Camp Phillips was made possible through the generosity of Lewis E. Phillips, then head of National Pressure Cooker Co. (now National Presto Industries) in Eau Claire, Wisconsin.
In 1947, Judge Merrill Farr, a friend of L.E Phillips, took him fishing in Haugen, Wisconsin. While on that outing, Judge Farr took him on a tour of a nearby Boy Scout Camp, which unknown to L.E. Phillips was the purpose of the whole trip. What L.E Phillips saw that day became his own personal dream—to give the youth of today what he had been denied.
Within the following year L.E Phillips proposed to build a new Boy Scout Camp. It was determined that a site adjacent to Bear Lake, in Barron County, Wisconsin, would be purchased and gifted to the Chippewa Valley Council. An expression of the most sincere gratitude from the Chippewa Valley Council and families of all the boys participating in Scouts is owed to Mr. Phillips. By 1949, enough buildings and areas had been constructed to begin camping.
Camp Phillips was dedicated on June 22, 1952. It was hailed as a model for other camps in the nation and that description has stood the test of time. The reservation covers 1,400 acres, five lakes, and has beautiful pines and hardwoods. It provides an outdoor classroom that is unparalleled. The Chippewa Valley Council prides itself on the program and the site, and affectionately calls L.E. Phillips Scout Reservation “America's Premier Camp.”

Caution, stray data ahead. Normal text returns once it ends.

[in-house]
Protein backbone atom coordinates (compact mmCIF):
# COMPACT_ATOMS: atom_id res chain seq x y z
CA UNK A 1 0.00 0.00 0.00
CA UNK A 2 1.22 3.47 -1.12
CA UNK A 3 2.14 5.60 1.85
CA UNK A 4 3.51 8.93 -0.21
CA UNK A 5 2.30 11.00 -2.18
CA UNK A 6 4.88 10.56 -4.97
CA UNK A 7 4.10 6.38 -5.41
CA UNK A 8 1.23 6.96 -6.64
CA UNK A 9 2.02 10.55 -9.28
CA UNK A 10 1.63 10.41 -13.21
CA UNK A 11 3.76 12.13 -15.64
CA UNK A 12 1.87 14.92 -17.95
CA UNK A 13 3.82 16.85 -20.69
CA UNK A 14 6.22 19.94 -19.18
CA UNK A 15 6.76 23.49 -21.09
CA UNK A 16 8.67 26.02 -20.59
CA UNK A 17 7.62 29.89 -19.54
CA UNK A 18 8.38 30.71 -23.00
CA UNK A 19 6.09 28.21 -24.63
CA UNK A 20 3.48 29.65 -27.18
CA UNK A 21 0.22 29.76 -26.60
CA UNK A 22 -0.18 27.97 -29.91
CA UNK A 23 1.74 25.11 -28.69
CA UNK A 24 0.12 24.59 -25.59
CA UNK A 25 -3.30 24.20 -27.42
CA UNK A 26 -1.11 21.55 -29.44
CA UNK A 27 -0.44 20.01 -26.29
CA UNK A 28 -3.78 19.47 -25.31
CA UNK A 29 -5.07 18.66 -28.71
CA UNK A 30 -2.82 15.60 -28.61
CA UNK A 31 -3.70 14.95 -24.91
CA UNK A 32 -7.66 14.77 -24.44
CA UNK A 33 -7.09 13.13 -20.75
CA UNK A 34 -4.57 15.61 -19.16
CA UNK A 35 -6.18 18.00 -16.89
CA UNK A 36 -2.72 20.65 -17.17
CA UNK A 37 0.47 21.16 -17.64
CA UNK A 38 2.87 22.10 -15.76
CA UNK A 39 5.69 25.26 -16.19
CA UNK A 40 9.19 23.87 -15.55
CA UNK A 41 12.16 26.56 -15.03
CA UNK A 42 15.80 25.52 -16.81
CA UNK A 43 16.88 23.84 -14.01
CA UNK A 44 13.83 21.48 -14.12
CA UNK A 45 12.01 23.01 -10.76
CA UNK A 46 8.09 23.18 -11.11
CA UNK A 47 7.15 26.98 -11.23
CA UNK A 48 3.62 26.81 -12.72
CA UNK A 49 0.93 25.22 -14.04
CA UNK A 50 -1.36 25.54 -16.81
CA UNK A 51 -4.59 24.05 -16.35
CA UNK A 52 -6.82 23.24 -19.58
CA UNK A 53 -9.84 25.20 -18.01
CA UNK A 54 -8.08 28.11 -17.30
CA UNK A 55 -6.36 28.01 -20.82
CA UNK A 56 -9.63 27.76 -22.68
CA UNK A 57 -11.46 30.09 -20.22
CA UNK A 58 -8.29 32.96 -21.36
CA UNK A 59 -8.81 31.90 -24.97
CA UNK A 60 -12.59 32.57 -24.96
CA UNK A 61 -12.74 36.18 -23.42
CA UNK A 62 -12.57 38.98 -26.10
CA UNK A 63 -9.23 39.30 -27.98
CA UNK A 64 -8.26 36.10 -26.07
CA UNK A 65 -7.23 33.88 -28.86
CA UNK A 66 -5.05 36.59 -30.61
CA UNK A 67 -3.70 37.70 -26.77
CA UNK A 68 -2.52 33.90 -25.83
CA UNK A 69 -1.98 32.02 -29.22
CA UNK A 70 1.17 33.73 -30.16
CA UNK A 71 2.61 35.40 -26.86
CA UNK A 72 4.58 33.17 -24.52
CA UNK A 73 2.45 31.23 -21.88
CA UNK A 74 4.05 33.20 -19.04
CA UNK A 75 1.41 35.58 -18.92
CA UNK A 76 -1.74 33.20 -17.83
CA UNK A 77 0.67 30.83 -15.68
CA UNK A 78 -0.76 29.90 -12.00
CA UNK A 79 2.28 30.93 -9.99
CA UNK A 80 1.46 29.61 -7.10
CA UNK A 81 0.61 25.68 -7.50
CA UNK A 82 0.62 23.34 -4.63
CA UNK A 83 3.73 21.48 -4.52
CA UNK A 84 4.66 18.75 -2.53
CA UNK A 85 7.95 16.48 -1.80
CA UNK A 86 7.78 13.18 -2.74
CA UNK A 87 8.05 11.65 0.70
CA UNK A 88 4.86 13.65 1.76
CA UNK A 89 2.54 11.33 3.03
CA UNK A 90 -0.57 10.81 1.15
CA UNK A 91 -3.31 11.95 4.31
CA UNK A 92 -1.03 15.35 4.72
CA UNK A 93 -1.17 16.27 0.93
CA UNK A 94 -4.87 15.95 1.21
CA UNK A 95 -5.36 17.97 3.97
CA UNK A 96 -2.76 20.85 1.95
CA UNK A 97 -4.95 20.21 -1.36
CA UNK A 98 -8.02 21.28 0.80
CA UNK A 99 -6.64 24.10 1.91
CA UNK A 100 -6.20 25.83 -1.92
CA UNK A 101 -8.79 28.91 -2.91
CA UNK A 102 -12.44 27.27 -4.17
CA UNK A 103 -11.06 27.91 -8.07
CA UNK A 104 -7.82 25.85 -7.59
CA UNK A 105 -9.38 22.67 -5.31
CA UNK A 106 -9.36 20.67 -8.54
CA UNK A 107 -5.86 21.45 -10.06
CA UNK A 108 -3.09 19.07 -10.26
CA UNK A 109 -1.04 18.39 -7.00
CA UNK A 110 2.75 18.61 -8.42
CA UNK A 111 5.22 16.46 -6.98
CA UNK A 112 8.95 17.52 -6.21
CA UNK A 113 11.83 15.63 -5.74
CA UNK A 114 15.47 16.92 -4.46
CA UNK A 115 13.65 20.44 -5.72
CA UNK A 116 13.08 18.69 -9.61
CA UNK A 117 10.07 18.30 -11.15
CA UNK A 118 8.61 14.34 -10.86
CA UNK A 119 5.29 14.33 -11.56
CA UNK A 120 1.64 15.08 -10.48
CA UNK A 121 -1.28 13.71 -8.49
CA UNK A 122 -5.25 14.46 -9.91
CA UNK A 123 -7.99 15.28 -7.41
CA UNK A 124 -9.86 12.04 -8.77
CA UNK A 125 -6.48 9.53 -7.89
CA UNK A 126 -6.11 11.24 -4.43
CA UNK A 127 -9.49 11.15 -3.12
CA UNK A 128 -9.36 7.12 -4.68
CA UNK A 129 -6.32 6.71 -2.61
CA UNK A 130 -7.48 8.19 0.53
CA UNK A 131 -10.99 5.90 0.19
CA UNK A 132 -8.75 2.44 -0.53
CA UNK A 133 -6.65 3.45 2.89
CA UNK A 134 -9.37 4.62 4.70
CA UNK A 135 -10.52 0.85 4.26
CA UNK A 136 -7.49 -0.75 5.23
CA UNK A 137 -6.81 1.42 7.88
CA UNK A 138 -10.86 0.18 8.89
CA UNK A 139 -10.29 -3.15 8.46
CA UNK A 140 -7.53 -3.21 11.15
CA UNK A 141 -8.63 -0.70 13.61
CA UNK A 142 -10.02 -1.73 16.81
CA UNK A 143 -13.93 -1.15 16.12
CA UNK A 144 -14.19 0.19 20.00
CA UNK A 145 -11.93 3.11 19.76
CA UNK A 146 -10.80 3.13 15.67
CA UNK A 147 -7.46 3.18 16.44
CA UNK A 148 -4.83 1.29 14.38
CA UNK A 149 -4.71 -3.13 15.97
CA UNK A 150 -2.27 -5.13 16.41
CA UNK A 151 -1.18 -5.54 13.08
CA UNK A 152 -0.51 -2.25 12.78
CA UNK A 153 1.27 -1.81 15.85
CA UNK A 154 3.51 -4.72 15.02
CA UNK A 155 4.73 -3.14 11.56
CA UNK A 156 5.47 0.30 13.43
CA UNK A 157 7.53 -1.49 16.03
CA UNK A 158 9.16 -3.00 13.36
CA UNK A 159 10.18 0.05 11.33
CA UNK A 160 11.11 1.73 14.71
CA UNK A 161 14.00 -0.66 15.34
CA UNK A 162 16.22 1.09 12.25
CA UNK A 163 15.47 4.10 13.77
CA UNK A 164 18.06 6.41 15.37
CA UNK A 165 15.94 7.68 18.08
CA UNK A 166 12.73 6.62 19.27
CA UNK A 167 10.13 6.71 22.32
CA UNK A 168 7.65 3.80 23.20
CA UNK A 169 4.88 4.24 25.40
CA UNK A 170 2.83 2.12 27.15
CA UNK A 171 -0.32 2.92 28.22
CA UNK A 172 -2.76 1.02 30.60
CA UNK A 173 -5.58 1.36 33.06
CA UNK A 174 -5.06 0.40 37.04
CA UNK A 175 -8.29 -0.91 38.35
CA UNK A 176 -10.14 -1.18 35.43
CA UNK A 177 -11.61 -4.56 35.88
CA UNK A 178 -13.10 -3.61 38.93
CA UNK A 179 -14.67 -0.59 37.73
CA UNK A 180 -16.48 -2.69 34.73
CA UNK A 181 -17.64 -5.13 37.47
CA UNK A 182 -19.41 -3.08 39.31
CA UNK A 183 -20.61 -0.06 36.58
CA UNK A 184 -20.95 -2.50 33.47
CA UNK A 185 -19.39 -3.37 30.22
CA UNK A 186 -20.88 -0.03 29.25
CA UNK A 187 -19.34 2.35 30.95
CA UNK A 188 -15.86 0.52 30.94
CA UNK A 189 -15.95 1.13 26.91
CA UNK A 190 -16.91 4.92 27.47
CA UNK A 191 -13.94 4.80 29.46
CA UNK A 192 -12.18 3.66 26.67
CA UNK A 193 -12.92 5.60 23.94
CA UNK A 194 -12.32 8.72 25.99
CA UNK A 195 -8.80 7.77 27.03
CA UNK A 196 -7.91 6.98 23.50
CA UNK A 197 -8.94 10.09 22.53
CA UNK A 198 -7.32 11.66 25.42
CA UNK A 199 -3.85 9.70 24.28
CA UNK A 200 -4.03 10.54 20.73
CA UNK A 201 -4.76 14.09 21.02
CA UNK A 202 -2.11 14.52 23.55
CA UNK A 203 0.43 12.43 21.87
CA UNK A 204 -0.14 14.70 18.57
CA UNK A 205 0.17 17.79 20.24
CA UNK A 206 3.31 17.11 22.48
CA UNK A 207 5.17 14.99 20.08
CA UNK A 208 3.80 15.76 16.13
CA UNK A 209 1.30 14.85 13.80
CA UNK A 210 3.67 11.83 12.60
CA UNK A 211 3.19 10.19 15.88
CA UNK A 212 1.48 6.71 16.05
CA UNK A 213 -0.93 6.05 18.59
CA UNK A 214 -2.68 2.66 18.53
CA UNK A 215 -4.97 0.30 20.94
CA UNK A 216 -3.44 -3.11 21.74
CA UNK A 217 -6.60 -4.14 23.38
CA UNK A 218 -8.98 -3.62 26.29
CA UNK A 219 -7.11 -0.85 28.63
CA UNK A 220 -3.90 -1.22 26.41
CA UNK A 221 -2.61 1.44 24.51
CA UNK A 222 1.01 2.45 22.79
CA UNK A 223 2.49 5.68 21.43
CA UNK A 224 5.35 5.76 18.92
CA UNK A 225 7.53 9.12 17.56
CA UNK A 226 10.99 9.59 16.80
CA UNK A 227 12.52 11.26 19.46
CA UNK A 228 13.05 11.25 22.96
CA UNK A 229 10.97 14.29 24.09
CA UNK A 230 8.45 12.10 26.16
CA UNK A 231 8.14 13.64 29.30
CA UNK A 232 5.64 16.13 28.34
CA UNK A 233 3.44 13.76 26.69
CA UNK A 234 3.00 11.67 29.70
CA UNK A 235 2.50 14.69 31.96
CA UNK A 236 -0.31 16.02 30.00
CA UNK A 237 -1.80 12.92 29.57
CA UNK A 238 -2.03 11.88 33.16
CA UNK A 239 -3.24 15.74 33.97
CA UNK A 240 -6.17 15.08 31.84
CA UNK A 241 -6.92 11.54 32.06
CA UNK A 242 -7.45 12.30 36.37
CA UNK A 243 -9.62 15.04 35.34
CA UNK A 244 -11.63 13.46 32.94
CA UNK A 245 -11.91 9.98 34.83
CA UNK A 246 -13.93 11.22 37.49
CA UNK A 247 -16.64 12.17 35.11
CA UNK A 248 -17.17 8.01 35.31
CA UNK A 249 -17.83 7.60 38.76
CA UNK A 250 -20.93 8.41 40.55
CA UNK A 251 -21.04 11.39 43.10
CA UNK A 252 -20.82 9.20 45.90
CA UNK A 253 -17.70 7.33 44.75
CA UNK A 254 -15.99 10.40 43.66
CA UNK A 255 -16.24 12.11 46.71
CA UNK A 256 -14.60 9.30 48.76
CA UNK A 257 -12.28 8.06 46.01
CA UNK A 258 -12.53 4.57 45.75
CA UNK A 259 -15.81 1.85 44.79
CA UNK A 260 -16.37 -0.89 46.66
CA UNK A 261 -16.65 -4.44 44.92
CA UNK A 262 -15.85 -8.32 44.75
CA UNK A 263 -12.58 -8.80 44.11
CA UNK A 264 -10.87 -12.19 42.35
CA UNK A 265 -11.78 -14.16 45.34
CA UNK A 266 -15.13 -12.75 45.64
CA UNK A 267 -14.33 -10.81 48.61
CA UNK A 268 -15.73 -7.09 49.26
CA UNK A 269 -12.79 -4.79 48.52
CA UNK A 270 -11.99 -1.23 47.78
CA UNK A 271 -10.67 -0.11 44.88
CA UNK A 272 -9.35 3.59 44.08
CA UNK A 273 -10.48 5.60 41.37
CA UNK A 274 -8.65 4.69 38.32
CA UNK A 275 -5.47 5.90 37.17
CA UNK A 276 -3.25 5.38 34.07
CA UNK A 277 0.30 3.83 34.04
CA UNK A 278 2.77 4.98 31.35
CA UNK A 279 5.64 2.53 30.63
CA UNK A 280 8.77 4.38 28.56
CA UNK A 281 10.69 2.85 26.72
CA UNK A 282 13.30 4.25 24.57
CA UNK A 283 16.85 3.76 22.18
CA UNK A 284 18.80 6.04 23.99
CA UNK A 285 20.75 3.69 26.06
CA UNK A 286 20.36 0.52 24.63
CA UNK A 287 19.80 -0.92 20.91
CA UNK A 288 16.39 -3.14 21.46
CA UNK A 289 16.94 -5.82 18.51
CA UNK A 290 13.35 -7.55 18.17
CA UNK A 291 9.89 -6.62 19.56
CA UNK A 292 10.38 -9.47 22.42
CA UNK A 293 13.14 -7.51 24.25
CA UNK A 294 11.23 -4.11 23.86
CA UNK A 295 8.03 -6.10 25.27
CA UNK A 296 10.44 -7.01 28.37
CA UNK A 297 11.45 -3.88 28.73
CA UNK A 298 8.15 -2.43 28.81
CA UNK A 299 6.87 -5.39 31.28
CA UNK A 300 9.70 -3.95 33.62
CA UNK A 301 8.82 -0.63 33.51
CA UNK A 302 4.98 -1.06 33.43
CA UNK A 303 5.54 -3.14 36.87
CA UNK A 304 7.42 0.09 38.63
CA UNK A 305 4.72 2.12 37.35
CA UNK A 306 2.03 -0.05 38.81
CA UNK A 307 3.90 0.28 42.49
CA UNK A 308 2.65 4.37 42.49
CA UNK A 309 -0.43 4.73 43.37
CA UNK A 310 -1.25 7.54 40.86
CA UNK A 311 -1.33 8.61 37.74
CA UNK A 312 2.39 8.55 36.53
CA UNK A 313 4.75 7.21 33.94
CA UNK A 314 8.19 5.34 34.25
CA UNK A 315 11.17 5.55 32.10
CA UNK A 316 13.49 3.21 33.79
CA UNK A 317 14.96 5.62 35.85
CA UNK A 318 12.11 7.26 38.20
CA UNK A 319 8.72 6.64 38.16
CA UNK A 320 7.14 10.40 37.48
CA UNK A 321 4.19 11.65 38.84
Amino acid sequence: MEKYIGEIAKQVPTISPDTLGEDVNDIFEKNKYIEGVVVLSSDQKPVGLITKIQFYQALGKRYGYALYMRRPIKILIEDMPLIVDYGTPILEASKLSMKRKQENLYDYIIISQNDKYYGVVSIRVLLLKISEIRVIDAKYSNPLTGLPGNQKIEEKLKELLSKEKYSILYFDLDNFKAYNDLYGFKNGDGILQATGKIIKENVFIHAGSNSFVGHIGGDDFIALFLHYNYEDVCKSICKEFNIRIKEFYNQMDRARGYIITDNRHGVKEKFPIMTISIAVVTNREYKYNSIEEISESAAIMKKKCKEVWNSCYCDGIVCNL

In L.E. Phillips’ speech at the dedication of Camp Phillips he said “A man’s worldly goods are of little real value unless they contribute to the welfare and to the happiness of his fellow man.” Phillips said, “We must be mindful that all we have is but lent to us—and that the only way we can repay our debt to him who has given it is to give to others as we have received.”
L.E. Phillips’ commitment to philanthropy has left an amazing legacy for the youth of the Boy Scouts of America.